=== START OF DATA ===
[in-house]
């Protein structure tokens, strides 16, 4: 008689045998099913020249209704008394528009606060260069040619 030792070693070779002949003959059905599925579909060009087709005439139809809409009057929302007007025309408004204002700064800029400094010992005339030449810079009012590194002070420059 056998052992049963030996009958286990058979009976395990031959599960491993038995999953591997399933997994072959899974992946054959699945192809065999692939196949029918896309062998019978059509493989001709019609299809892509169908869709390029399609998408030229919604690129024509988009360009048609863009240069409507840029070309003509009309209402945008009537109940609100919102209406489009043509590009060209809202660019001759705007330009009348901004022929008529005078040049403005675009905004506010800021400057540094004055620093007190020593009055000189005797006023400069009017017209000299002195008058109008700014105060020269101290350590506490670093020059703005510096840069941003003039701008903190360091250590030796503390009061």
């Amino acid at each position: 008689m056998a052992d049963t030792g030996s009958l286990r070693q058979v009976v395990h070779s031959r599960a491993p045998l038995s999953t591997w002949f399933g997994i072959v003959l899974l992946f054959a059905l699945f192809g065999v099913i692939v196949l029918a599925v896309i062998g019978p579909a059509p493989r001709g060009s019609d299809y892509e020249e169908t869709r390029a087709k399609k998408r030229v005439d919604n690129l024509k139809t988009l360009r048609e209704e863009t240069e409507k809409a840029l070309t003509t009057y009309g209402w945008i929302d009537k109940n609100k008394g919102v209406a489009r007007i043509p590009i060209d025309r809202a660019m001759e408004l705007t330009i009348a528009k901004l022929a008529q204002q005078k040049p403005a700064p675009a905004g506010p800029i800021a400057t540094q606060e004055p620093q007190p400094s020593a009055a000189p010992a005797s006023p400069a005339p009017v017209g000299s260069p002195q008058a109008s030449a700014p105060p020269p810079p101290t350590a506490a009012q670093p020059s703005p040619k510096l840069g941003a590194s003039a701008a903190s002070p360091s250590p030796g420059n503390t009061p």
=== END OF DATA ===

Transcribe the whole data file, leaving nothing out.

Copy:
[in-house]
């Protein structure tokens, strides 16, 4: 008689045998099913020249209704008394528009606060260069040619 030792070693070779002949003959059905599925579909060009087709005439139809809409009057929302007007025309408004204002700064800029400094010992005339030449810079009012590194002070420059 056998052992049963030996009958286990058979009976395990031959599960491993038995999953591997399933997994072959899974992946054959699945192809065999692939196949029918896309062998019978059509493989001709019609299809892509169908869709390029399609998408030229919604690129024509988009360009048609863009240069409507840029070309003509009309209402945008009537109940609100919102209406489009043509590009060209809202660019001759705007330009009348901004022929008529005078040049403005675009905004506010800021400057540094004055620093007190020593009055000189005797006023400069009017017209000299002195008058109008700014105060020269101290350590506490670093020059703005510096840069941003003039701008903190360091250590030796503390009061």
């Amino acid at each position: 008689m056998a052992d049963t030792g030996s009958l286990r070693q058979v009976v395990h070779s031959r599960a491993p045998l038995s999953t591997w002949f399933g997994i072959v003959l899974l992946f054959a059905l699945f192809g065999v099913i692939v196949l029918a599925v896309i062998g019978p579909a059509p493989r001709g060009s019609d299809y892509e020249e169908t869709r390029a087709k399609k998408r030229v005439d919604n690129l024509k139809t988009l360009r048609e209704e863009t240069e409507k809409a840029l070309t003509t009057y009309g209402w945008i929302d009537k109940n609100k008394g919102v209406a489009r007007i043509p590009i060209d025309r809202a660019m001759e408004l705007t330009i009348a528009k901004l022929a008529q204002q005078k040049p403005a700064p675009a905004g506010p800029i800021a400057t540094q606060e004055p620093q007190p400094s020593a009055a000189p010992a005797s006023p400069a005339p009017v017209g000299s260069p002195q008058a109008s030449a700014p105060p020269p810079p101290t350590a506490a009012q670093p020059s703005p040619k510096l840069g941003a590194s003039a701008a903190s002070p360091s250590p030796g420059n503390t009061p």